Qualifying for Debt Management

Qualifying for Debt Management

When struggling with debt, there are several solutions that you can choose from. The most common options are, debt management programs, debt settlement, debt consolidation, and under extreme circumstances, you can file for bankruptcy. So, how do you know which method is best suited to your needs?

Interestest in reading more about your debt solution options? Click here.

How to Determine Which Path to Take

There are two key factors to be considered when determining which debt solution is best for you to regain control of your financial situation. The first element taken into account is your personal credit rating, and the second is your current financial state. With a favorable credit score and stable finances, you’ll be able to consolidate debt by yourself or liquidate some of your assets.

However, if you have a low credit score, you will not qualify for consolidation on your own, or get a fair interest rate. You can even intensify your debt issues. In you’re in this situation, you should seek help. If you’re unable to consolidate your debts yourself using a debt consolidation loan, a professional will be able to help you enter a debt management program (DMP). This is where you’ll be provided with the support you need to finally conquer your debt.

Seek The Professional Help You Need

If you’re worried about your increasing debt, don’t panic. You can get an expert’s advice free-of-charge, so you won’t have to gamble on your financial future.

There are several non-profit, credit counseling agencies that give free consultations. They’ll evaluate your debts, discuss potential solutions, and help determine which option is best for your financial situation. With the help of a certified credit counselor, you will be given the proper support.

Fact: A reputable credit counselor could potentially help you consolidate upwards of $100,000 worth of debt.

Even if you choose another option, this explains why contacting a credit counselor for advice can be beneficial, and easier than trying to manage debt on your own. The information listed below will help you “pre-qualify” yourself. We also recommend that you consider asking a credit counselor for a second opinion to ensure that you’ve made the correct choice for your financial situation.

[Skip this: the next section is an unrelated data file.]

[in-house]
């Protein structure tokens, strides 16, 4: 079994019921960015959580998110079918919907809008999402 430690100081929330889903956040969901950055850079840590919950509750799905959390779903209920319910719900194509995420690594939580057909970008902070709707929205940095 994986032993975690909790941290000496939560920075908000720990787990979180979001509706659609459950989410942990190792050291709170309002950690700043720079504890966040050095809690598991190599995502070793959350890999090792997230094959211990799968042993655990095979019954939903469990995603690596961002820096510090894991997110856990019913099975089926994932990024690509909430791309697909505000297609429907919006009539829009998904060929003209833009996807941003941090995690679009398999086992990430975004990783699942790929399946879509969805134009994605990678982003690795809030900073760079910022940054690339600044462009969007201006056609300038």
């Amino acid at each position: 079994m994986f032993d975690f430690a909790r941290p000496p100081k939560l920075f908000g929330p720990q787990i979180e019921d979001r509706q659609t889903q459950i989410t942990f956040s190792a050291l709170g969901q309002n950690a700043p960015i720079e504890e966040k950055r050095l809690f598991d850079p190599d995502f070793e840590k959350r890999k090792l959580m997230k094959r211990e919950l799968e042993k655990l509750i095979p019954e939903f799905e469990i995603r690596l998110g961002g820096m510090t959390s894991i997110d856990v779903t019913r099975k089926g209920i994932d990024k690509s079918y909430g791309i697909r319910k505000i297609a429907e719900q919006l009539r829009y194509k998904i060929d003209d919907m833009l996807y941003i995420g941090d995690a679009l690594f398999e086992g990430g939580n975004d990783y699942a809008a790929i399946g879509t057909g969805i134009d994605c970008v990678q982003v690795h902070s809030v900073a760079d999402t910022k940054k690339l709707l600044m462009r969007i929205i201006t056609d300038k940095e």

What can I consolidate with a debt management program?

The following debts can be consolidated. Note that any debts in charge-off status cannot be consolidated, regardless of whether they fit into one of the categories below.

  • Auto repossession (when your car is taken away, but you still owe money)
  • Apartment leases (if you do not live there anymore)
  • Credit cards
  • Credit union unsecured loans and credit cards
  • Gas cards
  • Medical bills already in collections
  • Mortgage “short pay” balances (when you’ve lost your home, but still owe money)
  • Non-government insured student loan
  • Past-due cell phone/utility bills (if you no longer use the service)
  • Retail store cards
  • Unsecured personal loans (loans with no collateral)

What can’t I consolidate with a debt management program?

The debts below cannot be consolidated, even with a debt management program.

  • Attorney fees
  • A second/third mortgage, or home equity line of credit
  • Any type of Sallie Mae account
  • Bank overdraft fees
  • Bank taxes
  • Car repair bills
  • Casino debt
  • Criminal fines and penalties
  • Current mortgage
  • Court-ordered garnishments or judgments
  • Court-ordered child support or alimony
  • Current provider cell phone or utility bills
  • Federal/government-backed student loans
  • Motorcycle
  • Military star cards
  • Rent-to-own accounts
  • Standard PayPal accounts
  • Secured lines of credit
  • Secured loans
  • Timeshares

Keep in mind, that if you are currently having difficulty with any of the debts mentioned above, there are other solutions available. Student loans have a single consolidation program, as well as federal and state tax debt.

You may encounter debts that can’t be consolidated, like unpaid child support. If so, don’t worry. It’s possible to get some of your other debts consolidated and settled, which will increase your finances so you can pay off those other debts, that couldn’t be consolidated, yourself.

This is why financial problems must be taken care of in an organized and timely fashion. Sometimes, you need to consolidate certain debts in order to pay off others that can’t be consolidated. Prioritizing your financial issues, and managing your debts one at a time will help you achieve a debt-free life.

Interested in more information about debt consolidation programs?

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